September 14th, 2015

THIS CANNOT END WELL…

August 11th, 2015

WOULD GO SET A SUCKER BE MORE APPROPRIATE…?

August 4th, 2015

If I lived in Traverse City I would patronize Brilliant Books. Retailers, or any service provider, that makes an effort to honestly deal with customers is a business deserving of patronage and word-of-mouth support. What has Brilliant books done that is so laudable? They admitted that their customers had been played. In US bookshop offering […]

WAVES OF SAND AS DEVASTATING AS TIDAL WAVES…

July 4th, 2015

Dune, one of the 18 books that have shaped my world, was first published by Chilton on 1 October 1965. One of the very few DVD/Blu-Ray discs in my collection is the David Lynch vision of Dune. Hari Kunzru celebrates the golden anniversary: During the period he wrote Dune, his wife Beverly Ann was the […]

THE IMPORTANCE OF BEING SEEMING TO BE THERE…

June 1st, 2015

My current project is a novel set a century ago in Charleston, South Carolina. I’ve only been to Charleston once, and that for only a single afternoon more than a dozen years ago. I remember the high bridge driving south into the city. I remember lunch and a bookstore. I remember park and battery at […]

WHAT DOES THIS EARTH REQUIRE OF US…?

March 13th, 2015

BILL MOYERS: Welcome. In this broadcast you will meet an effervescent man who still believes we can make democracy work. Later we’ll talk about those people in Washington who refuse to let it work, but first Wendell Berry. A master of the written word, he rarely appears on television. For one thing, when he’s not […]

SHARPE’S WRITER…

March 6th, 2015

I came late to reading Bernard Cornwell’s books. Only when I was once laid up with a bad cold and was able to watch the Sharpe videos did I discover Cornwell’s work. I have since read all his historical novels (for some reason I cannot quite name, I’ve felt no desire to read his thrillers) […]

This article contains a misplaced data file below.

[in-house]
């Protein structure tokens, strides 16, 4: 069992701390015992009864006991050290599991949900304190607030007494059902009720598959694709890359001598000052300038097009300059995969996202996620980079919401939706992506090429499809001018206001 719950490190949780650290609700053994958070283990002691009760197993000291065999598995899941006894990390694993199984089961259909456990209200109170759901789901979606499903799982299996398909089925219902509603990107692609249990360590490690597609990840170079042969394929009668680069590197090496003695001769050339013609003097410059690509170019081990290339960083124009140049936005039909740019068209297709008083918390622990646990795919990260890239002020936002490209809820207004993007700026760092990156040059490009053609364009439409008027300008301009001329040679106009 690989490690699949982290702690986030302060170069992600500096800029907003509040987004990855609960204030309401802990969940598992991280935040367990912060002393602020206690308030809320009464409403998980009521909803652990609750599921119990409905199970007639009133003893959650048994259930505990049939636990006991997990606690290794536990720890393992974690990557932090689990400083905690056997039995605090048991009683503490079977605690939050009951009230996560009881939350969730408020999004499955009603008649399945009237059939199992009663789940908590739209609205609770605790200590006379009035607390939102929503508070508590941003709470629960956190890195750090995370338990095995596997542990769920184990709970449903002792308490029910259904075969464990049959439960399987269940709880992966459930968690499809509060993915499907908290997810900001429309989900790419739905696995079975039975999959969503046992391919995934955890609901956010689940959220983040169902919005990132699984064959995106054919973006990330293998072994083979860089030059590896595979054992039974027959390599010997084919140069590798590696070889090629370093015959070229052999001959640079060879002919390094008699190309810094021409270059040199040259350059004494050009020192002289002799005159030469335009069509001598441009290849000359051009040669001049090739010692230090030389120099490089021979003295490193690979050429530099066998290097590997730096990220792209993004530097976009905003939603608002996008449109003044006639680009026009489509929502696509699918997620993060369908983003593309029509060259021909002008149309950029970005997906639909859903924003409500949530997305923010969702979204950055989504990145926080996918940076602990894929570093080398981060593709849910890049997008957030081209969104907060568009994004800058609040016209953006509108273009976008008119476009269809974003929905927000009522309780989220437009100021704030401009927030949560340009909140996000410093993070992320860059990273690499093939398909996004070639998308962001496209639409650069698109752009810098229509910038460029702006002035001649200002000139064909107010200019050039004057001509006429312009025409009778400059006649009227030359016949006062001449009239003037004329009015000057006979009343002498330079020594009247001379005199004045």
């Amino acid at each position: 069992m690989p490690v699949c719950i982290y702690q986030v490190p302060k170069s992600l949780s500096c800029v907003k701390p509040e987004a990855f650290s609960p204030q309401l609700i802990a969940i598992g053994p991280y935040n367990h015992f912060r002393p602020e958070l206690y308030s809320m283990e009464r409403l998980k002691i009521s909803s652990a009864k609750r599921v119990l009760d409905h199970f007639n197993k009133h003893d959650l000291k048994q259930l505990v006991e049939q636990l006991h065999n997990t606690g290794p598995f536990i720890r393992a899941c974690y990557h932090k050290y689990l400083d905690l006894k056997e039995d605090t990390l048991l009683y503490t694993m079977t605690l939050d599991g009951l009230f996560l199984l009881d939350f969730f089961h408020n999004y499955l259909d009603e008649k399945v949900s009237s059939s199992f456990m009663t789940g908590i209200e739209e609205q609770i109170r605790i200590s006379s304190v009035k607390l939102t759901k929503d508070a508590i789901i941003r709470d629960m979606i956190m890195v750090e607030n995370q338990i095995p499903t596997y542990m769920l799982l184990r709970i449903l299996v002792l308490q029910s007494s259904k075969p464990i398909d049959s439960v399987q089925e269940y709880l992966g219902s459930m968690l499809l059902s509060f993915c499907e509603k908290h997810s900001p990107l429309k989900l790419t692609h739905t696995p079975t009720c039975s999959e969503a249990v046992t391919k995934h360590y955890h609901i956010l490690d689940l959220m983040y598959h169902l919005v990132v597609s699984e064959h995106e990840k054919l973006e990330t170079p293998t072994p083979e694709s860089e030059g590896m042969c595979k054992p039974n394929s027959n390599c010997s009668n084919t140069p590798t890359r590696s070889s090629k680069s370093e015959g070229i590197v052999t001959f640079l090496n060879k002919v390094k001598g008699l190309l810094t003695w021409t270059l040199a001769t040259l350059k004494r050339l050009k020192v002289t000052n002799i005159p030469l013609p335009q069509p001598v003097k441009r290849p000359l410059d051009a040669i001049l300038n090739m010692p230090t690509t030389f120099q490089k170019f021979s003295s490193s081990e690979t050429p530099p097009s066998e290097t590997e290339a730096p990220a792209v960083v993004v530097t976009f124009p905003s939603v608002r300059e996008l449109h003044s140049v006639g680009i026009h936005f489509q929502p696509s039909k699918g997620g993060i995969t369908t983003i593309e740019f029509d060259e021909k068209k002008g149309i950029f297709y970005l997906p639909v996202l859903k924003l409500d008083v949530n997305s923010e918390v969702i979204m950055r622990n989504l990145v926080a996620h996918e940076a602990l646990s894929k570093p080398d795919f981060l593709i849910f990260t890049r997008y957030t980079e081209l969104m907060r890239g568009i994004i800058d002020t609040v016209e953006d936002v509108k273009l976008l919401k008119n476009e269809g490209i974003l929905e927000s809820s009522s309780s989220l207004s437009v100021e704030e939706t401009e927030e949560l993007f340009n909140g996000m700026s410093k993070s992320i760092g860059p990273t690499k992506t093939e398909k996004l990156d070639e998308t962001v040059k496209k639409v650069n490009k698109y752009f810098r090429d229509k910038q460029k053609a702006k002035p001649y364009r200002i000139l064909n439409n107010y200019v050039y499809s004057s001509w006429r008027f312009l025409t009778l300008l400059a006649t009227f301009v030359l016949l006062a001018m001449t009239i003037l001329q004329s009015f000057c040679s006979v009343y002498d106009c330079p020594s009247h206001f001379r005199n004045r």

ON THE SUBJECT OF GENIUS…

November 7th, 2014

For sometime I have had my personal aphorism on the subject of genius—Genius is doing the work… Now!—taped to the top of my laptop screen. I’ve even gone so far as to have the copyrighted phrase printed on pencils that I both use and distribute to my students. This morning I was reminded of another […]

PARKED IN THE PORTE COCHERE

October 22nd, 2014

James Lee Burke has a vocabulary all his own and the common words arch across novels, decades and characters. The phrase Porte Cochere (see page 326) literally means coach door, and is one that I’ve always thought meant what I would call a carport. I wasn’t far wrong, but there is history and a regionalilty […]

INTRODUCING MY NEW MUSE…

October 5th, 2014

She showed up three days after my 59th birthday and I’ve been burning through more than 1,000 words a day since. My current novel, Absent Son, passed 50,000 words last Monday and I’m rapidly closing in on 200 pages. Clearly, willowy and alabaster are for slackers. Via Oglaf… Warning! Very NSFW… There are, however, no […]

MEDITATION ON KURT VONNEGUT: VIII…

August 30th, 2014

As a teacher, I was usually pretty good at helping people become what they wanted to become. I didn’t try to make them resemble me. – to Mark Vonnegut on 20 March 1972, p. 180. Kurt Vonnegut: Letters. The challenge here is to help students decide what they want to become. Vonnegut was working with […]